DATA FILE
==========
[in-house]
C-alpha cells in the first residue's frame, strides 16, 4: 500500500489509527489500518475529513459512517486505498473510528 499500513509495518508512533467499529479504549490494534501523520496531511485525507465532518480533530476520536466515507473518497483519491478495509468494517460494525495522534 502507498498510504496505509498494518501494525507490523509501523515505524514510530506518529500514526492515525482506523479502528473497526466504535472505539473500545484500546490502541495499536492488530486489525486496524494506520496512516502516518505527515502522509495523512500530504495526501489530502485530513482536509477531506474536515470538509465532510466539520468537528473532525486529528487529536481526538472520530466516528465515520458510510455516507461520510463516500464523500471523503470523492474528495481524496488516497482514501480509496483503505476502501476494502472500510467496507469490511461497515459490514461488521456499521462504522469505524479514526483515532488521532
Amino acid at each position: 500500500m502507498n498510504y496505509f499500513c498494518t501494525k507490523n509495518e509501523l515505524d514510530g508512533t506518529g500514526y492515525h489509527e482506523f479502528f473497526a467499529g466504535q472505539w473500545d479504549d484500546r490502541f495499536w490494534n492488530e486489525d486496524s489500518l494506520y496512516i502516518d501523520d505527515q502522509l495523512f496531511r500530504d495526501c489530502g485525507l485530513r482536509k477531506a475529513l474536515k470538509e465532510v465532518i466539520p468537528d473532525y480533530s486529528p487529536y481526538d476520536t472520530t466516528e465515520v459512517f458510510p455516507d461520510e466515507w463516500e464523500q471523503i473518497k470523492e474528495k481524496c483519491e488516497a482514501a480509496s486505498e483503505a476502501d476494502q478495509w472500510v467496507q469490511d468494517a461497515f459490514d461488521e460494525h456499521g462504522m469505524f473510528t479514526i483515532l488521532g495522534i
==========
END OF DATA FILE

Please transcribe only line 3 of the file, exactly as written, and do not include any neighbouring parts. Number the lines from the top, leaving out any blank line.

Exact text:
Amino acid at each position: 500500500m502507498n498510504y496505509f499500513c498494518t501494525k507490523n509495518e509501523l515505524d514510530g508512533t506518529g500514526y492515525h489509527e482506523f479502528f473497526a467499529g466504535q472505539w473500545d479504549d484500546r490502541f495499536w490494534n492488530e486489525d486496524s489500518l494506520y496512516i502516518d501523520d505527515q502522509l495523512f496531511r500530504d495526501c489530502g485525507l485530513r482536509k477531506a475529513l474536515k470538509e465532510v465532518i466539520p468537528d473532525y480533530s486529528p487529536y481526538d476520536t472520530t466516528e465515520v459512517f458510510p455516507d461520510e466515507w463516500e464523500q471523503i473518497k470523492e474528495k481524496c483519491e488516497a482514501a480509496s486505498e483503505a476502501d476494502q478495509w472500510v467496507q469490511d468494517a461497515f459490514d461488521e460494525h456499521g462504522m469505524f473510528t479514526i483515532l488521532g495522534i